The economic theory of public choice is often viewed as having begun with Buchanan and Tullock's The Calculus of Consent.  The theory seeks to explain the behavior of government, and government officials, as arising from the same self-interested motives as are used by economists to explain the behavior of free markets, firms, and consumers.

 

It didn’t look like much — some ancient buried walls of a military fort and a few pieces of volcanic lava. The archaeologist, Dr. Zahi Hawass, often promotes mummies and tombs and pharaonic antiquities that command international attention and high ticket prices. But this bleak landscape, broken only by electric pylons, excited him because it provided physical evidence of stories told in hieroglyphics. It was proof of accounts from antiquity.

That prompted a reporter to ask about the Exodus, and if the new evidence was linked in any way to the story of Passover. The archaeological discoveries roughly coincided with the timing of the Israelites’ biblical flight from Egypt and the 40 years of wandering the desert in search of the Promised Land.

“Really, it’s a myth,” Dr. Hawass said of the story of the Exodus, as he stood at the foot of a wall built during what is called the New Kingdom.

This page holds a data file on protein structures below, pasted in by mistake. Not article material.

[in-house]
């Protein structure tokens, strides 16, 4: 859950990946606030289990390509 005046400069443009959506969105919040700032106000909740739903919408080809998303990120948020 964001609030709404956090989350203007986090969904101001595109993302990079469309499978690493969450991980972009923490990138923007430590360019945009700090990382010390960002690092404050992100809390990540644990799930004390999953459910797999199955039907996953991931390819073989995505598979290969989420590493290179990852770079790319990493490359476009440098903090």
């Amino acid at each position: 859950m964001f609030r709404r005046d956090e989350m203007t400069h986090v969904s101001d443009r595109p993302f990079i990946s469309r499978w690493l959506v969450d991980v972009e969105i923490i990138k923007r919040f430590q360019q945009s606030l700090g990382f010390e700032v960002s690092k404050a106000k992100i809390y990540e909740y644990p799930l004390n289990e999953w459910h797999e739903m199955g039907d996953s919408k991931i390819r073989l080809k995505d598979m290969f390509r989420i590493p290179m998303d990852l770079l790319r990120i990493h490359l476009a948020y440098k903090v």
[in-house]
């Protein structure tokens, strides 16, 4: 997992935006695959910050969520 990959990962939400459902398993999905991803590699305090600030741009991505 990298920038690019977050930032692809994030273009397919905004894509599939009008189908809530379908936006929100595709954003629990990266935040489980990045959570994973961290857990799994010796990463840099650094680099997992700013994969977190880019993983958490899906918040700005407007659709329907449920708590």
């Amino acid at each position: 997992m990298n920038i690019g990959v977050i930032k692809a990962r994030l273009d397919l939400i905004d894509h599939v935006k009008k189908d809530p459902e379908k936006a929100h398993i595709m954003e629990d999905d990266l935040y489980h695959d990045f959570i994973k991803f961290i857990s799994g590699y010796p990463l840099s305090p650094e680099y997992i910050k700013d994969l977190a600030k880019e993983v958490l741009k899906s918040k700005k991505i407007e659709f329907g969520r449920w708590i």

. . .  

Recently, diggers found evidence of lava from a volcano in the Mediterranean Sea that erupted in 1500 B.C. and is believed to have killed 35,000 people and wiped out villages in Egypt, Palestine and the Arabian Peninsula, officials here said. The same diggers found evidence of a military fort with four rectangular towers, now considered the oldest fort on the Horus military road.

But nothing was showing up that might help prove the Old Testament story of Moses and the Israelites fleeing Egypt, or wandering in the desert. Dr. Hawass said he was not surprised, given the lack of archaeological evidence to date. But even scientists can find room to hold on to beliefs.

Dr. Mohamed Abdel-Maqsoud, the head of the excavation, seemed to sense that such a conclusion might disappoint some. People always have doubts until something is discovered to confirm it, he noted.

Then he offered another theory, one that he said he drew from modern Egypt.

“A pharaoh drowned and a whole army was killed,” he said recounting the portion of the story that holds that God parted the Red Sea to allow the Israelites to escape, then closed the waters on the pursuing army.

“This is a crisis for Egypt, and Egyptians do not document their crises.”

 

For the full story, see: 

MICHAEL SLACKMAN.  "North Sinai Journal Did the Red Sea Part? No Evidence, Archaeologists Say."   The New York Times  (Tues., April 3, 2007):  A4.

(Note:  ellipsis added.) 

 

 A female skelaton buried near the fort (above).  Source of photo:  the online version of the NYT article cited above.

 




HP3D5006CropSmall.jpg


















The StatCounter number above reports the number of "page loads" since the counter was installed late on 2/26/08. Page loads are defined on the site as "The number of times your page has been visited."


View My Stats